Increased basal nitric oxide release despite enhanced free radical production in hypertension

Angelo Maffei, Roberta Poulet, Carmine Vecchione, Salvatore Colella, Luigi Fratta, Giacomo Frati, Valentina Trimarco, Bruno Trimarco, Giuseppe Lembo

Research output: Contribution to journalArticle

36 Citations (Scopus)

Abstract

Introduction: Although in hypertension a defect in stimulated nitric oxide (NO) is well established, little is known about basal NO levels. Thus, we measured directly in vessels from normotensive [Wistar-Kyoto (WKY)] rats and spontaneously hypertensive rats (SHR) both basal and stimulated NO production using a novel technique [4,5-diaminofluorescein (DAF-2) fluorescence]. Methods: Isolated vessels were exposed to the fluorescent probe DAF-2. After the technique was validated with increasing doses of acetylcholine in the presence and absence of NG-nitro-L-arginine methyl ester (L-NAME), we measured NO production in vessels from WKY rats and SHR in the same experimental setting. Finally, to explore the impact of reactive oxygen species (RES) on NO release, we analysed the effect of an antioxidant, such as ascorbic acid, on basal and stimulated NO in aortic rings of WKY rats and SHR. Results: Aortic rings from SHR exhibited a higher basal NO production and a lower responsiveness to agonist-induced NO release as compared with those observed in WKY rats. Also in resistance vessels such as mesenteric arteries, basal NO production was higher in hypertension. In hypertensive rats, ascorbic acid was able to further increase basal NO release and recovered the impaired stimulated NO production, whereas no effect was detected in normotensive rats. Conclusions: Our data reveal an increased basal NO availability in hypertension despite the increased production of ROS, suggesting a greater complexity in hypertensive endothelial dysfunction when the analysis is focused on direct NO measurement.

Original languageEnglish
Pages (from-to)1135-1142
Number of pages8
JournalJournal of Hypertension
Volume20
Issue number6
DOIs
Publication statusPublished - Jun 2002

Fingerprint

Free Radicals
Nitric Oxide
Hypertension
Inbred WKY Rats
Inbred SHR Rats
NG-Nitroarginine Methyl Ester
Ascorbic Acid
Mesenteric Arteries
Fluorescent Dyes
Acetylcholine
Reactive Oxygen Species
Antioxidants
Fluorescence

Keywords

  • Arteries
  • DAF
  • Endothelium
  • Free radicals
  • Hypertension
  • Nitric oxide

ASJC Scopus subject areas

  • Endocrinology
  • Internal Medicine

Cite this

Increased basal nitric oxide release despite enhanced free radical production in hypertension. / Maffei, Angelo; Poulet, Roberta; Vecchione, Carmine; Colella, Salvatore; Fratta, Luigi; Frati, Giacomo; Trimarco, Valentina; Trimarco, Bruno; Lembo, Giuseppe.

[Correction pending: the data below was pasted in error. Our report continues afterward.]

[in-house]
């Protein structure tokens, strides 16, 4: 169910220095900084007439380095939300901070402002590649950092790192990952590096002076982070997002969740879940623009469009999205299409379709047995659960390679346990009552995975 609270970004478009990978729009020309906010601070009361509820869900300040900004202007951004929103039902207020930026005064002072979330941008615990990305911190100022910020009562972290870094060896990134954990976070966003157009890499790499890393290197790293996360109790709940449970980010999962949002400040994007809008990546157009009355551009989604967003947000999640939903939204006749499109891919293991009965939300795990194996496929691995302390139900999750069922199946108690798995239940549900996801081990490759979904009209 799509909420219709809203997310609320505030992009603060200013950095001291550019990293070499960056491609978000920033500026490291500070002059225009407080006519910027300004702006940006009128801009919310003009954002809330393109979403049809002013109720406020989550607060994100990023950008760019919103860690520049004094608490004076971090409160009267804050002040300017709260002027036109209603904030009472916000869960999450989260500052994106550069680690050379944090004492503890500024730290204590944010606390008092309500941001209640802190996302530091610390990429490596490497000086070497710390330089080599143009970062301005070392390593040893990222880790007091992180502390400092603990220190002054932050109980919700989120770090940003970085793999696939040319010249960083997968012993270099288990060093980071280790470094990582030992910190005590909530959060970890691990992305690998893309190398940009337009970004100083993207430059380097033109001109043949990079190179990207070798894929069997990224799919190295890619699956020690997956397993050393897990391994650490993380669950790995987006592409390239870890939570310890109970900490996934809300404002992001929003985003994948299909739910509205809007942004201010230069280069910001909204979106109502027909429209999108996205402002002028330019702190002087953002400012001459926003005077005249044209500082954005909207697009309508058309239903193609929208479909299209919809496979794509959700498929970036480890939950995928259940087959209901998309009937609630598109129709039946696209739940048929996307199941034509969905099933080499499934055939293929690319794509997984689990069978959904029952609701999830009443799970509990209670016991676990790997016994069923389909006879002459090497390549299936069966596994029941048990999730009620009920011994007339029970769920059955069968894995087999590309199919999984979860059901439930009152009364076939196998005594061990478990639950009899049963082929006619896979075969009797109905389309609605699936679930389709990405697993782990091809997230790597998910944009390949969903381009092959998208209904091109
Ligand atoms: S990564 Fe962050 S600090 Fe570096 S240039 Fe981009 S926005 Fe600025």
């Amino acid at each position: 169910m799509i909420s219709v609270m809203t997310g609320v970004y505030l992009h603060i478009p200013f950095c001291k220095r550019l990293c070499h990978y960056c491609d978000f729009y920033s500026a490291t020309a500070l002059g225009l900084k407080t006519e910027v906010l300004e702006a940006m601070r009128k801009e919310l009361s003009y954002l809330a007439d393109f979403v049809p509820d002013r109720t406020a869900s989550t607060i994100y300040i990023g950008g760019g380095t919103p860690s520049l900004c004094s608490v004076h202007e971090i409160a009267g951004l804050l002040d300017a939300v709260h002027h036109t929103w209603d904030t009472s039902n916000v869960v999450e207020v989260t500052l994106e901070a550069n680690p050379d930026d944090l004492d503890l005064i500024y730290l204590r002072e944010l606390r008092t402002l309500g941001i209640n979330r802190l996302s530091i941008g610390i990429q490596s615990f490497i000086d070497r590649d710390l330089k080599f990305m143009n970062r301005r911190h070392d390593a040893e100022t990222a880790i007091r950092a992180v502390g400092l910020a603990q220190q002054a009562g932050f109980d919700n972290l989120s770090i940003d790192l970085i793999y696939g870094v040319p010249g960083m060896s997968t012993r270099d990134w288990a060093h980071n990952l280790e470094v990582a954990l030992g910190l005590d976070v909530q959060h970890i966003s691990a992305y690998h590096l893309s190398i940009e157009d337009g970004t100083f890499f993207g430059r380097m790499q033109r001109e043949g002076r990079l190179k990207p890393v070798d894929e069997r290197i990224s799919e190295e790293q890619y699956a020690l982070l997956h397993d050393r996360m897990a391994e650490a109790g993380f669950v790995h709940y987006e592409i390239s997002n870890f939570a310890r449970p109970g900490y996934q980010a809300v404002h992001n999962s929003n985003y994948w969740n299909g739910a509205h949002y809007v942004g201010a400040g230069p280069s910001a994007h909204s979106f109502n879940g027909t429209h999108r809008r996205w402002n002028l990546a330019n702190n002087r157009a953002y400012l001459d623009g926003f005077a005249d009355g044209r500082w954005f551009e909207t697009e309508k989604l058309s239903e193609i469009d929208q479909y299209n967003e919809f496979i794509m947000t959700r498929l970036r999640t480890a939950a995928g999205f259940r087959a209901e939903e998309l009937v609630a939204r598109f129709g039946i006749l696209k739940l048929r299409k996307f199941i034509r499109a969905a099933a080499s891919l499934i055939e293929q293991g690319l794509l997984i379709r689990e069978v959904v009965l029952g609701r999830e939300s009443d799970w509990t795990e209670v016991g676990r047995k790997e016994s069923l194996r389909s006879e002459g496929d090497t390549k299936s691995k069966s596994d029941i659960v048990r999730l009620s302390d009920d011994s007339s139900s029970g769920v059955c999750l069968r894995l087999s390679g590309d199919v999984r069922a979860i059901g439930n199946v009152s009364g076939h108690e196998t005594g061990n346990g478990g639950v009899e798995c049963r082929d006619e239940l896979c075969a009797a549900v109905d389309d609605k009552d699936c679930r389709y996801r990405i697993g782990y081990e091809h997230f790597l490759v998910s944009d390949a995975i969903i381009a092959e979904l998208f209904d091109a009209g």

In: Journal of Hypertension, Vol. 20, No. 6, 06.2002, p. 1135-1142.

Research output: Contribution to journalArticle

Maffei, Angelo ; Poulet, Roberta ; Vecchione, Carmine ; Colella, Salvatore ; Fratta, Luigi ; Frati, Giacomo ; Trimarco, Valentina ; Trimarco, Bruno ; Lembo, Giuseppe. / Increased basal nitric oxide release despite enhanced free radical production in hypertension. In: Journal of Hypertension. 2002 ; Vol. 20, No. 6. pp. 1135-1142.
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AU - Poulet, Roberta

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AU - Colella, Salvatore

AU - Fratta, Luigi

AU - Frati, Giacomo

AU - Trimarco, Valentina

AU - Trimarco, Bruno

AU - Lembo, Giuseppe

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N2 - Introduction: Although in hypertension a defect in stimulated nitric oxide (NO) is well established, little is known about basal NO levels. Thus, we measured directly in vessels from normotensive [Wistar-Kyoto (WKY)] rats and spontaneously hypertensive rats (SHR) both basal and stimulated NO production using a novel technique [4,5-diaminofluorescein (DAF-2) fluorescence]. Methods: Isolated vessels were exposed to the fluorescent probe DAF-2. After the technique was validated with increasing doses of acetylcholine in the presence and absence of NG-nitro-L-arginine methyl ester (L-NAME), we measured NO production in vessels from WKY rats and SHR in the same experimental setting. Finally, to explore the impact of reactive oxygen species (RES) on NO release, we analysed the effect of an antioxidant, such as ascorbic acid, on basal and stimulated NO in aortic rings of WKY rats and SHR. Results: Aortic rings from SHR exhibited a higher basal NO production and a lower responsiveness to agonist-induced NO release as compared with those observed in WKY rats. Also in resistance vessels such as mesenteric arteries, basal NO production was higher in hypertension. In hypertensive rats, ascorbic acid was able to further increase basal NO release and recovered the impaired stimulated NO production, whereas no effect was detected in normotensive rats. Conclusions: Our data reveal an increased basal NO availability in hypertension despite the increased production of ROS, suggesting a greater complexity in hypertensive endothelial dysfunction when the analysis is focused on direct NO measurement.

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